Federal laws make it illegal to discriminate against a job applicant or an employee because of the person's race, color, religion, sex (including pregnancy), national origin, age (40 or older), disability or genetic information. The firm has pursued a number of claims like this, including one I posted about earlier, which you can read about by clicking here.
This includes both intentional discrimination, and some forms of
accidental discrimination through making rules that end up disadvantaging a particular type of person. For example, a rule requiring manual laborers to speak English may be unlawful because it has an adverse impact on national origin and is not required for the work. The same is true, in most workplaces, for a rule against hiring anyone with an arrest or conviction record - unless the particular criminal conviction is of importance for the particular job. I expect many, many employers maintain illegal rules about background checks. I will post more about this later.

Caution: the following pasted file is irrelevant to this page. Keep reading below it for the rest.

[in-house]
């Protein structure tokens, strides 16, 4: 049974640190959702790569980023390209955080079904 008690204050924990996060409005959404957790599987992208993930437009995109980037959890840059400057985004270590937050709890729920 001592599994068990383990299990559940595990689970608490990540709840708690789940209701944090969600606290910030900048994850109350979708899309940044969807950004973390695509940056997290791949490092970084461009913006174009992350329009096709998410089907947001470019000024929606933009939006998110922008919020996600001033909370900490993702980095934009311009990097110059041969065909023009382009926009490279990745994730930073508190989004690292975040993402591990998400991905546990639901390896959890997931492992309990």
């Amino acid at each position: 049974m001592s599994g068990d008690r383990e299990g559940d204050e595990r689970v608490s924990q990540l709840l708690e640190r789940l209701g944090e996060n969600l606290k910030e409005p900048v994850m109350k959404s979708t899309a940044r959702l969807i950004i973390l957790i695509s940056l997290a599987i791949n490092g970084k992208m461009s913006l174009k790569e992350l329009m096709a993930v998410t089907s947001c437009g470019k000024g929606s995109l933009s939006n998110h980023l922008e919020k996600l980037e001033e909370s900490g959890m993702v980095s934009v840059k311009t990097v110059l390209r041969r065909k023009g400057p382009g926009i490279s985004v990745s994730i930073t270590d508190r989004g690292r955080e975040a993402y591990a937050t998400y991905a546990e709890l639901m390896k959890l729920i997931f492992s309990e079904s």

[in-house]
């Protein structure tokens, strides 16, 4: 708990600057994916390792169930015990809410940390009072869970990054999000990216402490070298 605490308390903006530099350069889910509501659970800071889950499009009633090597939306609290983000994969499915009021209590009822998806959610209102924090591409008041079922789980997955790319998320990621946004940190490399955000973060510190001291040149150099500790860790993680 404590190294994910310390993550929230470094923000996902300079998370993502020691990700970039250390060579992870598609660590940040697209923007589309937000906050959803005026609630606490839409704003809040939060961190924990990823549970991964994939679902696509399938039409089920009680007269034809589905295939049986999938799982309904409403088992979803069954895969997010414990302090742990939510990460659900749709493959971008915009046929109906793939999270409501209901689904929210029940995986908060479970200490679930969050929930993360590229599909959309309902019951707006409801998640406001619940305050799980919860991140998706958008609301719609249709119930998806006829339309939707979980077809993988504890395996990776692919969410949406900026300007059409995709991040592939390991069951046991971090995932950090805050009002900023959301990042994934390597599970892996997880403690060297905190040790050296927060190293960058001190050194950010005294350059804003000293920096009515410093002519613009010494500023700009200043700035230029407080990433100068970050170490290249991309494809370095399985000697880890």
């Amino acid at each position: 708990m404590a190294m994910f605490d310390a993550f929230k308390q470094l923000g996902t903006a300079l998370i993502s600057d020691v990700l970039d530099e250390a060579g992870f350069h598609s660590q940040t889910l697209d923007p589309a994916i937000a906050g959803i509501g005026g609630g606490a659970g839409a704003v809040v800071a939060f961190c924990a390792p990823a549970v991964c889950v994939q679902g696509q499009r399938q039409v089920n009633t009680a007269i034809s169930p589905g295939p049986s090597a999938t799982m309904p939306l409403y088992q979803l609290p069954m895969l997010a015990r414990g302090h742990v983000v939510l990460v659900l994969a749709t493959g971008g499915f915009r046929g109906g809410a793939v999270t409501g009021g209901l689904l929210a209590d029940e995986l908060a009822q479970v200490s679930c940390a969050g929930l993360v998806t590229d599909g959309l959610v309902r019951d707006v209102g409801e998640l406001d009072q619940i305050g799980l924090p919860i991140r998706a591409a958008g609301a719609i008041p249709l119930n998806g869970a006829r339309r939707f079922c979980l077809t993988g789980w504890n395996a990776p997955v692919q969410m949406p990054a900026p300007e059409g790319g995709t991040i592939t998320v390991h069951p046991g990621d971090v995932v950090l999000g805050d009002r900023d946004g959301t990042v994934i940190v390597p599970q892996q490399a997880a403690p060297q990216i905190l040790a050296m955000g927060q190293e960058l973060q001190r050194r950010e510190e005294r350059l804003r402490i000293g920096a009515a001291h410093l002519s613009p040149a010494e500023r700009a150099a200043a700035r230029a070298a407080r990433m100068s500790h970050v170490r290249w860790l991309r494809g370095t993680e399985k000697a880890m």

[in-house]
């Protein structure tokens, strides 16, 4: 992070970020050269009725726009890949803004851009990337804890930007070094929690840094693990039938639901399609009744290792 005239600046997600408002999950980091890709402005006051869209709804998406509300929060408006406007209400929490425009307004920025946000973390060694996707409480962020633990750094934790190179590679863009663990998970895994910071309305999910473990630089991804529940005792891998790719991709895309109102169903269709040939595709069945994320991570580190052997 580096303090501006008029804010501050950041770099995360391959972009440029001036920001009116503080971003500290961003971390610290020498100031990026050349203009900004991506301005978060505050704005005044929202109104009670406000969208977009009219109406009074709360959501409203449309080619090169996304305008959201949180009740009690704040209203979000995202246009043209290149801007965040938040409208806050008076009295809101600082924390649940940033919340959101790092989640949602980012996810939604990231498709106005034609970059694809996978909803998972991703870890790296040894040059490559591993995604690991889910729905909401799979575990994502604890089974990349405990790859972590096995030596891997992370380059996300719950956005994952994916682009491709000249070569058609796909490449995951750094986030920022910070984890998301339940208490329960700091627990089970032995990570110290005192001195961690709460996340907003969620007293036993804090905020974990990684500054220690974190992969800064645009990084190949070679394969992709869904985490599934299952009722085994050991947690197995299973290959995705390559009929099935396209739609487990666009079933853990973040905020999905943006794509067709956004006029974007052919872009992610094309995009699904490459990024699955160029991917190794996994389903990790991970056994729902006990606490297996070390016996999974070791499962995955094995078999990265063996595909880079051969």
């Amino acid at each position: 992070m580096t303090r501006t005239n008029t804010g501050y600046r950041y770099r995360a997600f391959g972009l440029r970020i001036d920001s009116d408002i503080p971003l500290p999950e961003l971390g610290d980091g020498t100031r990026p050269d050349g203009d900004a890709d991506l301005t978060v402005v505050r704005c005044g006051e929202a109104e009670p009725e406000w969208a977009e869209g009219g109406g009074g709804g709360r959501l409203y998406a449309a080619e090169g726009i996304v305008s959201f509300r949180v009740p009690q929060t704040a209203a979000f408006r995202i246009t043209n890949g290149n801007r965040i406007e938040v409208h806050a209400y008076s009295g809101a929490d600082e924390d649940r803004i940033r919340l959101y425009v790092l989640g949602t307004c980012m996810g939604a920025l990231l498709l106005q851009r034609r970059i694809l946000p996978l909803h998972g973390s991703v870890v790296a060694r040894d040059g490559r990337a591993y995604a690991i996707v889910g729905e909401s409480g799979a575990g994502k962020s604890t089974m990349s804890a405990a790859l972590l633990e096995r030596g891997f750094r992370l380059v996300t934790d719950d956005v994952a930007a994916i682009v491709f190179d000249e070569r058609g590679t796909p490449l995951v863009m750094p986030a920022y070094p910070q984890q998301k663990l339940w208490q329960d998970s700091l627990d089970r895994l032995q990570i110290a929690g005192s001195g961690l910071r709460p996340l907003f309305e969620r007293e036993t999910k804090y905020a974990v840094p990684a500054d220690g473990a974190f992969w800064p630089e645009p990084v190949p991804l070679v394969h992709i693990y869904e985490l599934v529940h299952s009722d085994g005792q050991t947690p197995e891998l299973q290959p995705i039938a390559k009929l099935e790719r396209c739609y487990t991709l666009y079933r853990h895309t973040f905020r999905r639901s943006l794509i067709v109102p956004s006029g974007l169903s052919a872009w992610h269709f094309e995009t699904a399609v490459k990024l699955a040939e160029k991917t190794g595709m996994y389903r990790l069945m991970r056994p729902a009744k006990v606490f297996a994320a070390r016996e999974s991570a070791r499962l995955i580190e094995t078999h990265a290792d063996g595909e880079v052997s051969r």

It is also illegal to discriminate against a person because the person complained about discrimination, filed a charge of discrimination, or participated in an employment discrimination investigation or lawsuit. This protects complainants and witnesses in these kinds of cases.
Most employers with at least 15 employees are covered by these laws (20 employees in age discrimination cases).
In addition, Section 1981 of the Civil Rights Act of 1866 prohibits discrimination in employment on the basis of race by any employer, even those with fewer than 15 employees. There is also a separate law covering unequal pay between men and women.
The laws apply to all types of work situations, including hiring, firing, promotions, harassment, training, wages, and benefits.
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